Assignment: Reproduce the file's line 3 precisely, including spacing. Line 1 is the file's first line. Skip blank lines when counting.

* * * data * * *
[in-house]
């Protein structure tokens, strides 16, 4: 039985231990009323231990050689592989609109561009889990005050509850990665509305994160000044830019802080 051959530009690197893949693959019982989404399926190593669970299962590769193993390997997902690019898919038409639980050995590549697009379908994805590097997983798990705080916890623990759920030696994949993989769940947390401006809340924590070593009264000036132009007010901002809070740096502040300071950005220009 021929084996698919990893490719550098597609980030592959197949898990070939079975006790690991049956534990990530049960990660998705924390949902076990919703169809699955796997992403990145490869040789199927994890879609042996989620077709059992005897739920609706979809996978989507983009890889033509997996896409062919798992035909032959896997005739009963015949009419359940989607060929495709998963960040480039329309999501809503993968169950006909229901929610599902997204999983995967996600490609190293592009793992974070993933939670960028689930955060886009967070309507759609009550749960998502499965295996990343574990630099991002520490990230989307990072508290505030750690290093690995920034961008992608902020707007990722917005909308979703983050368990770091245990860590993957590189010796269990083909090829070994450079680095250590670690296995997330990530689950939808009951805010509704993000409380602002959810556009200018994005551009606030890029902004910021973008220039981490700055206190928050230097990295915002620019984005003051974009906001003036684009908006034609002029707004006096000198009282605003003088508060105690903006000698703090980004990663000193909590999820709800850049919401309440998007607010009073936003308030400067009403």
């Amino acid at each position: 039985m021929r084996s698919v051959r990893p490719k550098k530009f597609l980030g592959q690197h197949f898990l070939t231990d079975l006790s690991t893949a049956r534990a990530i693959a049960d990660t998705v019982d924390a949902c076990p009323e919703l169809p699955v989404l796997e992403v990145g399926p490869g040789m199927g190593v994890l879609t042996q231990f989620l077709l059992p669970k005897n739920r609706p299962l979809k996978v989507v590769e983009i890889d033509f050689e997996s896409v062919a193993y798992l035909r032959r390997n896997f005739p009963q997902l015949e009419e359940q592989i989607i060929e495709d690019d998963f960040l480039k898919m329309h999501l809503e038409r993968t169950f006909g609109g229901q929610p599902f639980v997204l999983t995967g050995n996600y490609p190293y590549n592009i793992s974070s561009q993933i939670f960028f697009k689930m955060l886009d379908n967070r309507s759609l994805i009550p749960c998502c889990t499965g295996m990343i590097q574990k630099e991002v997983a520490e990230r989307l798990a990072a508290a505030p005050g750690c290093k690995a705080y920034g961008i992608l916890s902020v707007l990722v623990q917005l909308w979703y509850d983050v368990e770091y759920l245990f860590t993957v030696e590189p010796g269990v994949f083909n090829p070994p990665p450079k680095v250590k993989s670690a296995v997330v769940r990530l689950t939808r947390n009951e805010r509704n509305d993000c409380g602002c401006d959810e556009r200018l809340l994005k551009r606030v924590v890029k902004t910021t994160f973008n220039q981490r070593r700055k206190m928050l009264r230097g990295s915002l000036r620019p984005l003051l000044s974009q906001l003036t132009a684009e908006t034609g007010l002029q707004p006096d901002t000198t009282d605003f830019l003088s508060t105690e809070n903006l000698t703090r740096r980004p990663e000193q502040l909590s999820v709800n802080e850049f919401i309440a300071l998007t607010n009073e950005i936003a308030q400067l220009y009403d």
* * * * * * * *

């Amino acid at each position: 039985m021929r084996s698919v051959r990893p490719k550098k530009f597609l980030g592959q690197h197949f898990l070939t231990d079975l006790s690991t893949a049956r534990a990530i693959a049960d990660t998705v019982d924390a949902c076990p009323e919703l169809p699955v989404l796997e992403v990145g399926p490869g040789m199927g190593v994890l879609t042996q231990f989620l077709l059992p669970k005897n739920r609706p299962l979809k996978v989507v590769e983009i890889d033509f050689e997996s896409v062919a193993y798992l035909r032959r390997n896997f005739p009963q997902l015949e009419e359940q592989i989607i060929e495709d690019d998963f960040l480039k898919m329309h999501l809503e038409r993968t169950f006909g609109g229901q929610p599902f639980v997204l999983t995967g050995n996600y490609p190293y590549n592009i793992s974070s561009q993933i939670f960028f697009k689930m955060l886009d379908n967070r309507s759609l994805i009550p749960c998502c889990t499965g295996m990343i590097q574990k630099e991002v997983a520490e990230r989307l798990a990072a508290a505030p005050g750690c290093k690995a705080y920034g961008i992608l916890s902020v707007l990722v623990q917005l909308w979703y509850d983050v368990e770091y759920l245990f860590t993957v030696e590189p010796g269990v994949f083909n090829p070994p990665p450079k680095v250590k993989s670690a296995v997330v769940r990530l689950t939808r947390n009951e805010r509704n509305d993000c409380g602002c401006d959810e556009r200018l809340l994005k551009r606030v924590v890029k902004t910021t994160f973008n220039q981490r070593r700055k206190m928050l009264r230097g990295s915002l000036r620019p984005l003051l000044s974009q906001l003036t132009a684009e908006t034609g007010l002029q707004p006096d901002t000198t009282d605003f830019l003088s508060t105690e809070n903006l000698t703090r740096r980004p990663e000193q502040l909590s999820v709800n802080e850049f919401i309440a300071l998007t607010n009073e950005i936003a308030q400067l220009y009403d």